The Indigenous commitments are connected to the historical injustices perpetrated against First Nation, Inuit, and Métis (FNIM) communities by the Canadian government and Provincial child welfare systems, including residential schools and the Sixties Scoop.

These colonial legacies have resulted in community impairment, intergenerational trauma, and the overrepresentation of Indigenous children in child welfare. The commitments made by the Ontario child welfare sector represent an acknowledgement that we must do better, be held accountable to results, and work in a framework that recognizes and supports Reconciliation with Indigenous communities.

Several staff sit on the Indigenous Child Welfare Collaborative in Hamilton with community partners and the Catholic Children’s Aid Society of Hamilton. As we continue to learn from one another, we continue to:

  • offer a wide-range of learning opportunities for staff and foster families,
  • host agency-wide special events to honour Indigenous days of significance,
  • provide an anti-colonialism lens to policies, procedures and practices with Indigenous families
  • work together with local Indigenous service organizations to better understand the culturally-specific support and resources needed for families involved with the child welfare agency,
  • offer smudging in family meetings and events at the agency,
  • maintain the Indigenous Resource Room, as a space designed by Indigenous youth.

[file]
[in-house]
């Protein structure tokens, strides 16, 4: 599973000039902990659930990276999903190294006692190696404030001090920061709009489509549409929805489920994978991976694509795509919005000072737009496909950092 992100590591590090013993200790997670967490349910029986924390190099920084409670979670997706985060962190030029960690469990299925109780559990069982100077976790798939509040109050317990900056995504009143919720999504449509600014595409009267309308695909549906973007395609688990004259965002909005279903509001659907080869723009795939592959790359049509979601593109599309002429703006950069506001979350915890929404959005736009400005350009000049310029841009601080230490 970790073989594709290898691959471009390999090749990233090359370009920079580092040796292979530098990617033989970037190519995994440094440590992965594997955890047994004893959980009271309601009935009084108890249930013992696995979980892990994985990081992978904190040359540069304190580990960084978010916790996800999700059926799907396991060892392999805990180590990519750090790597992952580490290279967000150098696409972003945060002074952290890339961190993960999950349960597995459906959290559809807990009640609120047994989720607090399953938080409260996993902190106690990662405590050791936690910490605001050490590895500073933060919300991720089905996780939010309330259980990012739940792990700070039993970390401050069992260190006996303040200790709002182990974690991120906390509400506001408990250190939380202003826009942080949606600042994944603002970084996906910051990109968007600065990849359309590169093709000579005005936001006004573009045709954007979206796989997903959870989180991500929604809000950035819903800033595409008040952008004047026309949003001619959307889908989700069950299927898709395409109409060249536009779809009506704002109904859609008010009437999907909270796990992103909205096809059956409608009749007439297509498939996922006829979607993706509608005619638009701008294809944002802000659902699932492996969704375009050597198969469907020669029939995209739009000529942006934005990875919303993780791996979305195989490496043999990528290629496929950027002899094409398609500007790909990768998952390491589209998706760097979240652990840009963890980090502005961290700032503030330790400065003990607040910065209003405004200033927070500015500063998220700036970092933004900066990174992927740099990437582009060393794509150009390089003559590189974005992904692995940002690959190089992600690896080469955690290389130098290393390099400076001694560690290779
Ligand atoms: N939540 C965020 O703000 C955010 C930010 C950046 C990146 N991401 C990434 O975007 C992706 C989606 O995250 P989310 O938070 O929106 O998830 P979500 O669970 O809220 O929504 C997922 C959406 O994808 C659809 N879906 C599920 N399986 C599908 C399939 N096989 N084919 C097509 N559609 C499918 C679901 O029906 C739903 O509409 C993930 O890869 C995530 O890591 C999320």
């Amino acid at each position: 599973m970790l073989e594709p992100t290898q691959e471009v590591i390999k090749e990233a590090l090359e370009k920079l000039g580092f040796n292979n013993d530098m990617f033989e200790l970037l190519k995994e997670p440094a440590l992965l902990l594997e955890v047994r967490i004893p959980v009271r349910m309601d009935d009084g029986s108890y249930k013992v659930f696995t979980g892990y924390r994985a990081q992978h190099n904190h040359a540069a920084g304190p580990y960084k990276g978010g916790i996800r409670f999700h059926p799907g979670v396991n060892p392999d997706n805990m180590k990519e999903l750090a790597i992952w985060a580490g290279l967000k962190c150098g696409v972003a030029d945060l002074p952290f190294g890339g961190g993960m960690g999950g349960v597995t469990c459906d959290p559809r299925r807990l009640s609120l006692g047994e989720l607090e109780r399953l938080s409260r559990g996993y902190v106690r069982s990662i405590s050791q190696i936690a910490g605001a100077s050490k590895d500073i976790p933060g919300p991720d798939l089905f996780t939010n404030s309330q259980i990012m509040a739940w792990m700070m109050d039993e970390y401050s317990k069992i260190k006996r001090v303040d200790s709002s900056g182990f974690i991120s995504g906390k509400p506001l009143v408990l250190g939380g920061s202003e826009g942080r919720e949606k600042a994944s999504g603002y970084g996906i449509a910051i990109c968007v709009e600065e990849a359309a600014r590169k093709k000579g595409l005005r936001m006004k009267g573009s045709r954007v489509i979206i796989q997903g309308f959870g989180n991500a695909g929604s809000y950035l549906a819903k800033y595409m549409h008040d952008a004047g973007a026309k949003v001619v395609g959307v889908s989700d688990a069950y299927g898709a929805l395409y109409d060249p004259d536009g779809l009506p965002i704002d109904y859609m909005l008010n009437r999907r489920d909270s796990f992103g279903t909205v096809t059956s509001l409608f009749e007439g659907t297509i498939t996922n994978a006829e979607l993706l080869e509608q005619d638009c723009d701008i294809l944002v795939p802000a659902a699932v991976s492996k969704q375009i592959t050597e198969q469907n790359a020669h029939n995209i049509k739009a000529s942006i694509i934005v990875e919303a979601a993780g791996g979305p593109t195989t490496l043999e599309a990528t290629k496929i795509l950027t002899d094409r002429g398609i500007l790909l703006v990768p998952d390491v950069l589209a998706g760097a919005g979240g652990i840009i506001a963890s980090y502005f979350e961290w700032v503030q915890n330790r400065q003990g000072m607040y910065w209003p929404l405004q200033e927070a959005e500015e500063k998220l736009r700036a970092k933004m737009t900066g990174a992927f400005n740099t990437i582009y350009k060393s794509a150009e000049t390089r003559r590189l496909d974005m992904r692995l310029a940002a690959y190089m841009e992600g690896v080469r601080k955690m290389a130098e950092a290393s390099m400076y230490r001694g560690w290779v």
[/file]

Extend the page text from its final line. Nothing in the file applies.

Our organization has also made a commitment, alongside other children’s aid societies across the province, in the following areas:

  • Reduce the number of Indigenous children in care.
  • Reduce the number of legal files involving Indigenous children and families.
  • Increase the use of formal customary care* agreements.
  • Ensure Indigenous representation and involvement at the local Board of Directors.
  • Implement mandatory Indigenous training for staff.
  • Change the inter-agency protocol to include Jordan’s Principle** as a fundamental principle.
  • In consultation with the Indigenous communities, develop a unique agency-based plan to better address the needs of the children and families from those communities.
  • Continue to develop relationships between their agency and the local Indigenous communities.
  • Assist those individuals wanting to see their historical files by accessing and providing the information they request.

*Customary care leaves the responsibility for the care of the child with the Indigenous community.

**Jordan’s Principle is a child-first principle aimed at ensuring that services to First Nations children are not denied, delayed, or disrupted due to jurisdictional disputes. The principle is named for Jordan River Anderson, a young boy from Norway House Cree Nation in Manitoba. To learn more about Jordan’s Principle, please visit the website.